In my last post, I noted the manic reaction of the Democrats and their surrogates to a recently released report that shows the magnitude of voter fraud in the 2016 election. Here’s what one of those surrogates, the ACLU-NH, had to say:Note the reference to the Guare case. And from the most powerful Democrat surrogate in New Hampshire, WMUR, again reference to the Guare case:
Here is the key part of the Guare case:
For the purposes of this appeal, the State has agreed that the 2012 law that added the challenged language to the voter registration form, Laws 2012, 285:2, does not alter the statutory definitions of “domicile” and “residence.” The State has also acknowledged that the statutory definition of “domicile” and the statutory definition of “residence” differ. Further, the State has agreed that, to vote in New Hampshire, a citizen need only have a New Hampshire “domicile,” and need not be a New Hampshire “resident.”
By “the State has agreed,” the New Hampshire Supreme Court means “the Attorney General has agreed.” But the Attorney General’s agreement that the “2012 law” was not meant to change the statutory definition of domicile: (1) assured that the State would lose the case and (2) was undeniably not what the Legislature intended.
An op-ed by then Senate President Peter Brandon in response to the filing of the Guare lawsuit shows that the legislative intent of the “2012 law” was to clarify that the statutory definition of domicile required voters to manifest a present intent that New Hampshire is their home State:
The league’s lawsuit raises a very important question: Should a student who attends college in New Hampshire, but who lives in Nebraska, gets a scholarship based on residency in Nebraska, is claimed as a dependent for tax purposes by parents in Nebraska, has a driver’s license and car registration in Nebraska, and intends to return to Nebraska after graduating from college be allowed to vote in New Hampshire? The League of Women Voters thinks she should be able to vote here with no consequences. I think the student should vote in Nebraska. What’s more, she can do so easily by simply requesting an absentee ballot from her home state.
The bottom line here is that the student has choices. She can register and vote here — if she is also willing to change her driver’s license and car registration. Or she can vote absentee in her home state. She simply needs to pick one and accept the requirements either way. And either way she is not being disenfranchised. …
…, here is the political reality in New Hampshire. In 2007 Democrats, led by Senate Majority Leader Maggie Hassan, passed a law that said everyone should vote — wherever they want. Four years later, Republicans repealed that law, returning to the previous requirement that in New Hampshire everyone should vote where they live. It is worth noting that the U.S. Department of Justice approved these most recent changes prior to voters going to the polls on Sept. 11.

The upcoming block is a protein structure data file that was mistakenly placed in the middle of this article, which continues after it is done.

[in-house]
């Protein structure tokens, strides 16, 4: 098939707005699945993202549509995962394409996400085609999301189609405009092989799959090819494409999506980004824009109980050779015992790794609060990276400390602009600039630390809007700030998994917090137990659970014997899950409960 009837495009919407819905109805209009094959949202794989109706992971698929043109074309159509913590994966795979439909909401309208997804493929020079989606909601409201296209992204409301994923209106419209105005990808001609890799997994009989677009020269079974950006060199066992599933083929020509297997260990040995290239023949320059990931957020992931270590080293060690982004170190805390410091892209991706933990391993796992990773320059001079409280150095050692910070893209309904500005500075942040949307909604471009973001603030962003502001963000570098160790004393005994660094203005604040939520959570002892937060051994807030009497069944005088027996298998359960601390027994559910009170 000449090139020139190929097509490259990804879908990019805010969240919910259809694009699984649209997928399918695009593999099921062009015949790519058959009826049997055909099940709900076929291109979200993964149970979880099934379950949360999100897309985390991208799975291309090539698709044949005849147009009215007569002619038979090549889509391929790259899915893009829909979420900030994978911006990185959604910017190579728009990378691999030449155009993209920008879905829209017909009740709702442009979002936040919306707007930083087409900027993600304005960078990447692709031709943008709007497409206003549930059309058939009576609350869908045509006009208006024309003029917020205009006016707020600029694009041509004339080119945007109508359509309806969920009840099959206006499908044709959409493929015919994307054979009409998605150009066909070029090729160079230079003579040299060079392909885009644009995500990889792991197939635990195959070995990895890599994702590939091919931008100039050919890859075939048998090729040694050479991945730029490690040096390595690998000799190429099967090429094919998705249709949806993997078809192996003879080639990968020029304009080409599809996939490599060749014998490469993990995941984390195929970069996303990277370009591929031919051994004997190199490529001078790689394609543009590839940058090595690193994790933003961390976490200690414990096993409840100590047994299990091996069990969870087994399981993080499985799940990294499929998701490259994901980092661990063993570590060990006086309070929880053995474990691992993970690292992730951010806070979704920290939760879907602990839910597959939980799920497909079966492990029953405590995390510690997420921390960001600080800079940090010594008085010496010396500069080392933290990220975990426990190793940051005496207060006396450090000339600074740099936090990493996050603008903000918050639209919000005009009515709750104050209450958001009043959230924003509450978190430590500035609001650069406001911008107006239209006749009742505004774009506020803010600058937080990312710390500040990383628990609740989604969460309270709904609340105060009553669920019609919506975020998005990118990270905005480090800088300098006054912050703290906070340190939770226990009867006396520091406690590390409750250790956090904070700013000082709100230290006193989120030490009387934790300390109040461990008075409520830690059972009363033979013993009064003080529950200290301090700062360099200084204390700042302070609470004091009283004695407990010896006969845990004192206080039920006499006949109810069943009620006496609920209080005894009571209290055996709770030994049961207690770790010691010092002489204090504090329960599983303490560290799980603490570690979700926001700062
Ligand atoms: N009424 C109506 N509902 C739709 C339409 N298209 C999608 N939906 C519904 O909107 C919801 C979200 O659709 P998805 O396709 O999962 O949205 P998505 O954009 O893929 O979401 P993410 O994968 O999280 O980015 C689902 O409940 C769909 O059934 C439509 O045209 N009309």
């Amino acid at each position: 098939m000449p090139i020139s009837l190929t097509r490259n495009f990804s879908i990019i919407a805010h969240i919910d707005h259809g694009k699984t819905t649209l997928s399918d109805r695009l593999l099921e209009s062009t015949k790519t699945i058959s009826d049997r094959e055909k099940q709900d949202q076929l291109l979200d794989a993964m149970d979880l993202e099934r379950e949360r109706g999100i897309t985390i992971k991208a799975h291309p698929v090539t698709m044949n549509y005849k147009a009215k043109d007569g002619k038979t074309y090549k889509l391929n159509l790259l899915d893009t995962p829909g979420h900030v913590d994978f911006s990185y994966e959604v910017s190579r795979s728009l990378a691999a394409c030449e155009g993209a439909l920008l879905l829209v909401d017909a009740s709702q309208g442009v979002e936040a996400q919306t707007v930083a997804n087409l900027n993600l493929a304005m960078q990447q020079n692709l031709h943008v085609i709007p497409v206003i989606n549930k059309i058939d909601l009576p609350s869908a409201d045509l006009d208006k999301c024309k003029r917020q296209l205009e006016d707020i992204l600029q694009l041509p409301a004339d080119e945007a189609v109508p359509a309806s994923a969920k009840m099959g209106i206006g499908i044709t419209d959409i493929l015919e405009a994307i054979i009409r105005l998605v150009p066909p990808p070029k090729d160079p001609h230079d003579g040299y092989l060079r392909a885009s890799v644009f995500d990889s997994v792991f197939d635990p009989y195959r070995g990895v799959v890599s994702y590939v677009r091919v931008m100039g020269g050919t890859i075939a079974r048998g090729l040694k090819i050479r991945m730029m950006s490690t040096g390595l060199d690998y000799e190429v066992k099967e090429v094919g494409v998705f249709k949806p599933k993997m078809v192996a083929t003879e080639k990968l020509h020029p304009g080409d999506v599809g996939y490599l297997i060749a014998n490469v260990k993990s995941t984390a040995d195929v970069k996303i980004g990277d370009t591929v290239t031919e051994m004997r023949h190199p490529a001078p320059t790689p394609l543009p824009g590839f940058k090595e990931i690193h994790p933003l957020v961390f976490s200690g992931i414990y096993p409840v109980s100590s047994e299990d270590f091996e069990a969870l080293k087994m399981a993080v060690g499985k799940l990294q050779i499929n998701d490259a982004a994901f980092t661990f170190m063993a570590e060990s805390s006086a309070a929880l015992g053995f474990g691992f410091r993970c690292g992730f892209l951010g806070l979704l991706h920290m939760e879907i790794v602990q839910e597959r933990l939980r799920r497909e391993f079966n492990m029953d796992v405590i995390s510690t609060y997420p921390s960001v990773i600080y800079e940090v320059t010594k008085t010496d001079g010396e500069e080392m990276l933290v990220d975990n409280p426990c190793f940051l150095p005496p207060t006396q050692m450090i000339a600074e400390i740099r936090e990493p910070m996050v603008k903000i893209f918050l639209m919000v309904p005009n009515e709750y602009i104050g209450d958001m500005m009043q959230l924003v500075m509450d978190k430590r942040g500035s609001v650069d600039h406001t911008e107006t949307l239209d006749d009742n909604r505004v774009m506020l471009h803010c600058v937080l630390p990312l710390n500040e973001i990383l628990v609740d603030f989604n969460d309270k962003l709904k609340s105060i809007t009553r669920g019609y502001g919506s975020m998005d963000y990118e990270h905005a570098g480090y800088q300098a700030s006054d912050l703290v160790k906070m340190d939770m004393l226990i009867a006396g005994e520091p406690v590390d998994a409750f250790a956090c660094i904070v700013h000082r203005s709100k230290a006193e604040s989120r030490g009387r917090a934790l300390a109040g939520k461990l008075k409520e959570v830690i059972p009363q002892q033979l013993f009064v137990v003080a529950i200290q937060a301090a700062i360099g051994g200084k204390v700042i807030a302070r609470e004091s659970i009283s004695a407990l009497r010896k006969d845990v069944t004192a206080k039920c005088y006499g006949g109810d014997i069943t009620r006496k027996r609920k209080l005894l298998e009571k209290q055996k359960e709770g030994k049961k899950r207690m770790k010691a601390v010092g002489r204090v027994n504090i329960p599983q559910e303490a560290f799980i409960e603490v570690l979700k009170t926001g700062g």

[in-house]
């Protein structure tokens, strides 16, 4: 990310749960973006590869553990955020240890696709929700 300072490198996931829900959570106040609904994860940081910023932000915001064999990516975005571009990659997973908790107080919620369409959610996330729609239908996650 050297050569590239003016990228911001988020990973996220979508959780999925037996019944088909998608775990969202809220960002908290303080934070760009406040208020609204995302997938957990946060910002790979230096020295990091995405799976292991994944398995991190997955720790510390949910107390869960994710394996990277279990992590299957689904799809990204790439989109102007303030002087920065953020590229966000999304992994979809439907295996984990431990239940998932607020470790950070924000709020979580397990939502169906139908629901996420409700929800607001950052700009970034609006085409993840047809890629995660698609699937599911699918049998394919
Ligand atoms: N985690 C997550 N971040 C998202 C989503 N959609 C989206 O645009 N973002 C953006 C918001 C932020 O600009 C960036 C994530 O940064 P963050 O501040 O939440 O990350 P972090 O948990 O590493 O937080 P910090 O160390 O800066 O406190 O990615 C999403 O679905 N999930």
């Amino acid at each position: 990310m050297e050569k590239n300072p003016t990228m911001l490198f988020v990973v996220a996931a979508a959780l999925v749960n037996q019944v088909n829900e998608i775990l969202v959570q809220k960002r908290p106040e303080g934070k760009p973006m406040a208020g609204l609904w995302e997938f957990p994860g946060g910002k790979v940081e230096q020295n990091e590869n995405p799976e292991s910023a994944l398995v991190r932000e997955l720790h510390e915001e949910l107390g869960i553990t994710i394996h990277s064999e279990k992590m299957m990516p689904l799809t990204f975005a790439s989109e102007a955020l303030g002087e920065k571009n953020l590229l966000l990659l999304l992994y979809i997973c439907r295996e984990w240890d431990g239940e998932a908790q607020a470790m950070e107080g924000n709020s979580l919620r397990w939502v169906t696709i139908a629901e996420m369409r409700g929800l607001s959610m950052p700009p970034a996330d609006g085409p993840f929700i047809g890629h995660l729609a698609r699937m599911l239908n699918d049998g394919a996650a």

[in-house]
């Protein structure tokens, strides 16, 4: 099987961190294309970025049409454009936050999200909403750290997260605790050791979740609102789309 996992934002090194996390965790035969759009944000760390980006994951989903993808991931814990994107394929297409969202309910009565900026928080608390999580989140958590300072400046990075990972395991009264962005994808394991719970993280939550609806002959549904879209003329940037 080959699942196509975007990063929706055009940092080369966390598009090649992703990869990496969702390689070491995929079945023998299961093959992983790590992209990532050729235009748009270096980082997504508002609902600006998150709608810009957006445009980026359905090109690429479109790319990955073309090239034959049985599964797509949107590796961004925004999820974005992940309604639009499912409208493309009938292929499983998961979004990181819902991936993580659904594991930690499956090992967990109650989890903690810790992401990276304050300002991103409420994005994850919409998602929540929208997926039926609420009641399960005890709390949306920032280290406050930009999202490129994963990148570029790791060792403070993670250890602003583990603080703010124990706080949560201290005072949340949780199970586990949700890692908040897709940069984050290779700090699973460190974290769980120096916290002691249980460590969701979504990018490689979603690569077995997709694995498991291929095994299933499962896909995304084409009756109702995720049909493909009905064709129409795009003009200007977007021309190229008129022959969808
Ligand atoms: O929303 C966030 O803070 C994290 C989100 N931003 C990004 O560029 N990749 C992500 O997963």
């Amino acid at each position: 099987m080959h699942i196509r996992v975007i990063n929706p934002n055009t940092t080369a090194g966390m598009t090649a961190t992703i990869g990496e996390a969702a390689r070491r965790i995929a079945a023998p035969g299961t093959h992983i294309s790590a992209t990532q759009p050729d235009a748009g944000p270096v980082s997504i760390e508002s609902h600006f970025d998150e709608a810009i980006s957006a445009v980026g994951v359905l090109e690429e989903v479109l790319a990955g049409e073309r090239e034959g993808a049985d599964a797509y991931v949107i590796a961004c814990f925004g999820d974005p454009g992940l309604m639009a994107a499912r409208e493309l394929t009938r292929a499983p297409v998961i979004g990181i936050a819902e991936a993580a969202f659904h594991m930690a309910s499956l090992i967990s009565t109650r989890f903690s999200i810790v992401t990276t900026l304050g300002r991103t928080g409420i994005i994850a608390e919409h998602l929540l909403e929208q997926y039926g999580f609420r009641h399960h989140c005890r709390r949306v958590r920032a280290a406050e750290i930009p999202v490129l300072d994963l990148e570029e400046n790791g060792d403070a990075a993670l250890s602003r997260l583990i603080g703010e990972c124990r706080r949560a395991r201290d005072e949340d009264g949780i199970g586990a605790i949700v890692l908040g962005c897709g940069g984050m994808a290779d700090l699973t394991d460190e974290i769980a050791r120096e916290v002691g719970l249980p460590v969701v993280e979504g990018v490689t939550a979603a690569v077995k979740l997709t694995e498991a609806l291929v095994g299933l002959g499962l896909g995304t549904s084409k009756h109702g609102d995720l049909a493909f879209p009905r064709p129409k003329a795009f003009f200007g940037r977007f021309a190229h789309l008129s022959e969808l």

When Republicans repealed the 2007 law, the registration requirements returned to where they had been prior to 2007; people were informed that if they chose to vote here, they were also required to change their driver’s license and car registration to New Hampshire. …
In short, it is indisputable that the position the Attorney General -a Democrat appointee- took in the Guare case was the opposite from the Legislature’s. By doing so, the Attorney General intentionally tanked the case. From the Guare decision:
… it is undisputed that even though Guare, Blesedell, and Healey are not New Hampshire “residents,” they are entitled to vote in New Hampshire because they are “domiciled” here. … the challenged language is confusing and inaccurate, and … could cause an otherwise qualified voter not to register to vote in New Hampshire, … the burden it imposes upon the fundamental right to vote is unreasonable.
Stated more succinctly and accurately, the Attorney General, instead of defending the law, litigated the case in a manner that guaranteed the Democrats would prevail.
The New Hampshire Supreme Court -all Democrat appointees- was just as politically-motivated as the Attorney General. Consider the following from the Guare decision:
Although the State Constitution does not define “domicile,” the legislature has defined it as … The legislature has defined “residence” differently from “domicile.” … The basic difference between a “resident” and a person who merely has a New Hampshire “domicile,” is that a “resident” has manifested an intent to remain in New Hampshire for the indefinite future, while a person who merely has a New Hampshire “domicile” has not manifested that same intent.
The State Constitution does not define “free speech” either, but courts would never defer to a legislative definition of free speech. To understand why the Supreme Court did so in the Guare case, recall Bragdon’s op-ed.
Prior to the Democrats taking total control of State government in 2007 the “2012 law” had been the law in New Hampshire. Then the Democrats changed it to allow drive-by voting. In other words, the Democrats changed the definition of domicile in 2007. The Republican-controlled legislature passed the “2012 law” to restore the prior definition, but the Attorney General claimed just the opposite.
Rather than undertaking an authentic constitutional analysis of the “2012 law,” the Supreme Court instead framed the question as whether the “2012 law” was consistent with the very laws it was intended to clarify, which of course guaranteed that the “2012 law” would be struck down. In other words, in Guare the Supreme Court, far from being a neutral umpire, made up rules that guaranteed the Democrats would win.
In sum, it is fair to say that the State judiciary and the State Attorney General are as a practical matter taxpayer-funded subsidiaries of the State Democrat Party.